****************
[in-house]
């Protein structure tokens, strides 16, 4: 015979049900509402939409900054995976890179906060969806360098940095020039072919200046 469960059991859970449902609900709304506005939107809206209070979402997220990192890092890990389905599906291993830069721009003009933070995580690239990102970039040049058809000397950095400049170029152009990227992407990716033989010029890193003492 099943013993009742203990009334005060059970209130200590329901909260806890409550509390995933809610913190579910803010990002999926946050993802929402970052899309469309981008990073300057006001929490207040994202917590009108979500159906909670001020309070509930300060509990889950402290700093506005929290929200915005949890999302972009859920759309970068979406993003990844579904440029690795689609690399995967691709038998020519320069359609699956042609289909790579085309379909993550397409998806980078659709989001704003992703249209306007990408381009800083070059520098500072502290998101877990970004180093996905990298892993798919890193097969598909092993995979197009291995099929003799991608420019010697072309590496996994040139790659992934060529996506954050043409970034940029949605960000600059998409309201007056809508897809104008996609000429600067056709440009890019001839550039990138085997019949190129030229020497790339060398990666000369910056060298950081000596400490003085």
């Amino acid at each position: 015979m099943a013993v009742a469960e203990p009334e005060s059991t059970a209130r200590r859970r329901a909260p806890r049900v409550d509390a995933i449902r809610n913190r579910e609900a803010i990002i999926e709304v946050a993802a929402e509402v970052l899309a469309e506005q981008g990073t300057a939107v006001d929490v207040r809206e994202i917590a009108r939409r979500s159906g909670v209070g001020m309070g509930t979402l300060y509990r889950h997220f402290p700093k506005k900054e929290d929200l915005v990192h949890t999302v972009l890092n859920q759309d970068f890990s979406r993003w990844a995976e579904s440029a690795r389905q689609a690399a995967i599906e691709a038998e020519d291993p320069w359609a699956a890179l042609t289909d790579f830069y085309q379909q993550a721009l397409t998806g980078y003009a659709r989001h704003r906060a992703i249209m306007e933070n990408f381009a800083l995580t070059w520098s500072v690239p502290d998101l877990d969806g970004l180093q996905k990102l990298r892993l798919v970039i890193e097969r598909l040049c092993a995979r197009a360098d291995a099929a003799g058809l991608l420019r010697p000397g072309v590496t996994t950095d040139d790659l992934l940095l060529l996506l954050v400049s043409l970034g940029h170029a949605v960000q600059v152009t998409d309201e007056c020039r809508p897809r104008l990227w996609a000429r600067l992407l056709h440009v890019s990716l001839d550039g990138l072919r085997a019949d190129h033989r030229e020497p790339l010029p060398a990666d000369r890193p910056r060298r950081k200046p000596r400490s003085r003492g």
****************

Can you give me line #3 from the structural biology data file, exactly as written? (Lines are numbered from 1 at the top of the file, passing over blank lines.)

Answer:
């Amino acid at each position: 015979m099943a013993v009742a469960e203990p009334e005060s059991t059970a209130r200590r859970r329901a909260p806890r049900v409550d509390a995933i449902r809610n913190r579910e609900a803010i990002i999926e709304v946050a993802a929402e509402v970052l899309a469309e506005q981008g990073t300057a939107v006001d929490v207040r809206e994202i917590a009108r939409r979500s159906g909670v209070g001020m309070g509930t979402l300060y509990r889950h997220f402290p700093k506005k900054e929290d929200l915005v990192h949890t999302v972009l890092n859920q759309d970068f890990s979406r993003w990844a995976e579904s440029a690795r389905q689609a690399a995967i599906e691709a038998e020519d291993p320069w359609a699956a890179l042609t289909d790579f830069y085309q379909q993550a721009l397409t998806g980078y003009a659709r989001h704003r906060a992703i249209m306007e933070n990408f381009a800083l995580t070059w520098s500072v690239p502290d998101l877990d969806g970004l180093q996905k990102l990298r892993l798919v970039i890193e097969r598909l040049c092993a995979r197009a360098d291995a099929a003799g058809l991608l420019r010697p000397g072309v590496t996994t950095d040139d790659l992934l940095l060529l996506l954050v400049s043409l970034g940029h170029a949605v960000q600059v152009t998409d309201e007056c020039r809508p897809r104008l990227w996609a000429r600067l992407l056709h440009v890019s990716l001839d550039g990138l072919r085997a019949d190129h033989r030229e020497p790339l010029p060398a990666d000369r890193p910056r060298r950081k200046p000596r400490s003085r003492g």